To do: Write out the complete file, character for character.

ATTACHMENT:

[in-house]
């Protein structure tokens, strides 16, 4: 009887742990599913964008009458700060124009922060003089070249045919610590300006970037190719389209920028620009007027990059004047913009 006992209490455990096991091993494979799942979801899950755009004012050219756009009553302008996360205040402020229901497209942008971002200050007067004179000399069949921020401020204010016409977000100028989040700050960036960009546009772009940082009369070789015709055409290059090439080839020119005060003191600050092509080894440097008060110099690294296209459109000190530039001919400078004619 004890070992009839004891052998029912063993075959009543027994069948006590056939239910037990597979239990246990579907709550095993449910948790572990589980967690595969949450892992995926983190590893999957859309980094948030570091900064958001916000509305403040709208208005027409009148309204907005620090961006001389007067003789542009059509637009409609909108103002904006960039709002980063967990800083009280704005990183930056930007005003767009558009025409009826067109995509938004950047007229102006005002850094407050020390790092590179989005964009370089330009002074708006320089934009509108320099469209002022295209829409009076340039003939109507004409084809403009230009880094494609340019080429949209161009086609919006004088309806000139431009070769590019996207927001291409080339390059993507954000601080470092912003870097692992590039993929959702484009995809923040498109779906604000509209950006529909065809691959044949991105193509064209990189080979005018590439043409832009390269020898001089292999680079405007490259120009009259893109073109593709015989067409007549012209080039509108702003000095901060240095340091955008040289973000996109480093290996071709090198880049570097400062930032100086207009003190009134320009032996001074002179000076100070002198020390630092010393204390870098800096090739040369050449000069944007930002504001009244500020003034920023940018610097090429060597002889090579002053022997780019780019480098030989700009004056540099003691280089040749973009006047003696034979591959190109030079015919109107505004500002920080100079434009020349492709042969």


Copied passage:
[in-house]
């Protein structure tokens, strides 16, 4: 009887742990599913964008009458700060124009922060003089070249045919610590300006970037190719389209920028620009007027990059004047913009 006992209490455990096991091993494979799942979801899950755009004012050219756009009553302008996360205040402020229901497209942008971002200050007067004179000399069949921020401020204010016409977000100028989040700050960036960009546009772009940082009369070789015709055409290059090439080839020119005060003191600050092509080894440097008060110099690294296209459109000190530039001919400078004619 004890070992009839004891052998029912063993075959009543027994069948006590056939239910037990597979239990246990579907709550095993449910948790572990589980967690595969949450892992995926983190590893999957859309980094948030570091900064958001916000509305403040709208208005027409009148309204907005620090961006001389007067003789542009059509637009409609909108103002904006960039709002980063967990800083009280704005990183930056930007005003767009558009025409009826067109995509938004950047007229102006005002850094407050020390790092590179989005964009370089330009002074708006320089934009509108320099469209002022295209829409009076340039003939109507004409084809403009230009880094494609340019080429949209161009086609919006004088309806000139431009070769590019996207927001291409080339390059993507954000601080470092912003870097692992590039993929959702484009995809923040498109779906604000509209950006529909065809691959044949991105193509064209990189080979005018590439043409832009390269020898001089292999680079405007490259120009009259893109073109593709015989067409007549012209080039509108702003000095901060240095340091955008040289973000996109480093290996071709090198880049570097400062930032100086207009003190009134320009032996001074002179000076100070002198020390630092010393204390870098800096090739040369050449000069944007930002504001009244500020003034920023940018610097090429060597002889090579002053022997780019780019480098030989700009004056540099003691280089040749973009006047003696034979591959190109030079015919109107505004500002920080100079434009020349492709042969």